Ken Weighand stresses the importance of work/life balance whilst studying, and looks back on first encounters with computers in the 1980s
|Degree Course||MA (Gen)|
|Year of Graduation||1987|
Your time at the University
As I was from Edinburgh, but had grown up elsewhere, going to the University was a bit like going home and of course it was a great city and University to be in. I stayed in Lee House in Pollock Halls and remember various parties, charity events (including the float parade along Princes Street) and a particular skiing trip in first year (probably best not to go into detail).
The traditional Friday night “happy hour” in the refectory followed by a mass march to Teviot brings back memories - seem to recall we started in the “sportsman’s bar” among the various flashing pinball tables and video games machines, migrated through the darkness of the “park room” and then up to the debating hall where the main disco and its awesome light display were located.
Quite a few of the lecturers stand out. I’m reminded of the fearsome Dory Scaltsas (who was a sort of Jeremy Paxman of the Philosophy Department). I remember doing “Information Systems” as an outside Science subject and getting printed notes covering the lecture subject (a luxury for an Arts Student!). There was a central computer network called EMAS, I think, which lived somewhere in the bowels of Appleton Tower and my course tutor was a long suffering post grad called Colin Stirling who had to explain the mysteries of “prolog” to us. He deserved a medal but I’m told he got a Chair.
In particular though I remember doing American History (quite by chance) and two great tutors in Dr Alan F Day and the fantastic Owen Dudley Edwards. I recall Owen’s unique method of marking essays by reading them out in front of you and asking you to justify what you had written. Quite terrifying but a good discipline. Students were fairly politicised at the time and I remember a hundred black balloons being released in the Old College Quad to protest at education cut-backs and Potterrow being renamed
The Mandela Centre. Football commentator Archie Macpherson was also voted in as Rector so it wasn’t all serious.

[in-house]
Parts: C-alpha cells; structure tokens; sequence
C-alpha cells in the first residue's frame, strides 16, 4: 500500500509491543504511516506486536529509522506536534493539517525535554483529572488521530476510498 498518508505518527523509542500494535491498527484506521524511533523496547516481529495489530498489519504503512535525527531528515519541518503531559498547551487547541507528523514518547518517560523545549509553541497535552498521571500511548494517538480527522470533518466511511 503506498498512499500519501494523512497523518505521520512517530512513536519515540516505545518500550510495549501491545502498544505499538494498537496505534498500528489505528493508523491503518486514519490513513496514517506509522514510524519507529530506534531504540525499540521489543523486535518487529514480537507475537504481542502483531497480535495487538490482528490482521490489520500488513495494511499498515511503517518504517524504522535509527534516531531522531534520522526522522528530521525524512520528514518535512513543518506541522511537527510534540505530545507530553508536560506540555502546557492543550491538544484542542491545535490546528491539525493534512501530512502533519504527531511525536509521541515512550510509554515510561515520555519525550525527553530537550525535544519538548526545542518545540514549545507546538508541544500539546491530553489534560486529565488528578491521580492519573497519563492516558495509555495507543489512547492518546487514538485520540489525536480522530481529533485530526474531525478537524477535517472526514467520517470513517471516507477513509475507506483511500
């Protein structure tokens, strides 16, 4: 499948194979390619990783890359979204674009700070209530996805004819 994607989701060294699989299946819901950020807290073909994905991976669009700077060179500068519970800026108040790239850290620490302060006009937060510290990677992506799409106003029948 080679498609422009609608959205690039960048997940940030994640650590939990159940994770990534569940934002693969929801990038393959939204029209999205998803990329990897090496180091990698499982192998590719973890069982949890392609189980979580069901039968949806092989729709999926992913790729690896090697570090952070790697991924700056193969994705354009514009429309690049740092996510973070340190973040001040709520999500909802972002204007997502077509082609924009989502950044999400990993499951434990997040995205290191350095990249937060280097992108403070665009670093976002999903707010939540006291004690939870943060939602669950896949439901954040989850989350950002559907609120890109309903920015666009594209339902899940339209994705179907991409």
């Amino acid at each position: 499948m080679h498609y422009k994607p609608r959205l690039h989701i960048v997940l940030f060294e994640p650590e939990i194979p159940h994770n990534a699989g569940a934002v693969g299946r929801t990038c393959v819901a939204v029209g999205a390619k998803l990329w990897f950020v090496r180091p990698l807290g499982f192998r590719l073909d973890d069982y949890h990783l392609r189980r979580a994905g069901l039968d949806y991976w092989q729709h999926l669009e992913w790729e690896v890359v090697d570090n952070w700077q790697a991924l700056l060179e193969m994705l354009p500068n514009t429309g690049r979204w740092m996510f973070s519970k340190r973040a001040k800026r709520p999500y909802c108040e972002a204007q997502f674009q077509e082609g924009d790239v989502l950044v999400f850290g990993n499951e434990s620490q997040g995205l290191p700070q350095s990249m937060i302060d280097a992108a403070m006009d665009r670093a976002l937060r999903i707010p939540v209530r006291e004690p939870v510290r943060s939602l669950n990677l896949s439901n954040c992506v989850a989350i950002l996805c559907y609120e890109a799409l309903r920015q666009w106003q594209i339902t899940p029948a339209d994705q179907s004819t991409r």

Tell us about your Experiences since leaving the University
Since leaving University I’ve worked exclusively in TV and Radio. I started off in commercial radio working initially in Edinburgh for Radio Forth as a journalist and subsequently at Radio Clyde, Classic FM,LBC, Talk Radio,IRN, Reuters and BBC Radios 2, 3 and 4. I now work as a Network Director and Announcer for BBC TV in Scotland co-ordinating and transmitting all the programmes across the BBC schedules on BBC 1, 2 and ALBA.
The traditional Friday night “happy hour” in the refectory followed by a mass march to Teviot brings back memories...
As a reporter I’ve been involved in everything from the Lockerbie disaster to the Edinburgh Festival and although my degree was not specific the areas I studied have definitely helped in shaping my analytical skills, my ability to ask questions and think laterally.
It also allowed me to develop my interest in red wine (fundamental for any journalist). As a Network Director I now deal with a large amount of computer play out equipment. It’s come on a bit since my days studying Information Systems when an upstart company called Apple had just unveiled it’s first Mackintosh (to much scepticism I seem to remember).
Try to make as much of your time at University as you can and make sure you have a healthy work/life balance. It’s a unique period of your life and as the song goes - enjoy yourself it’s later than you think.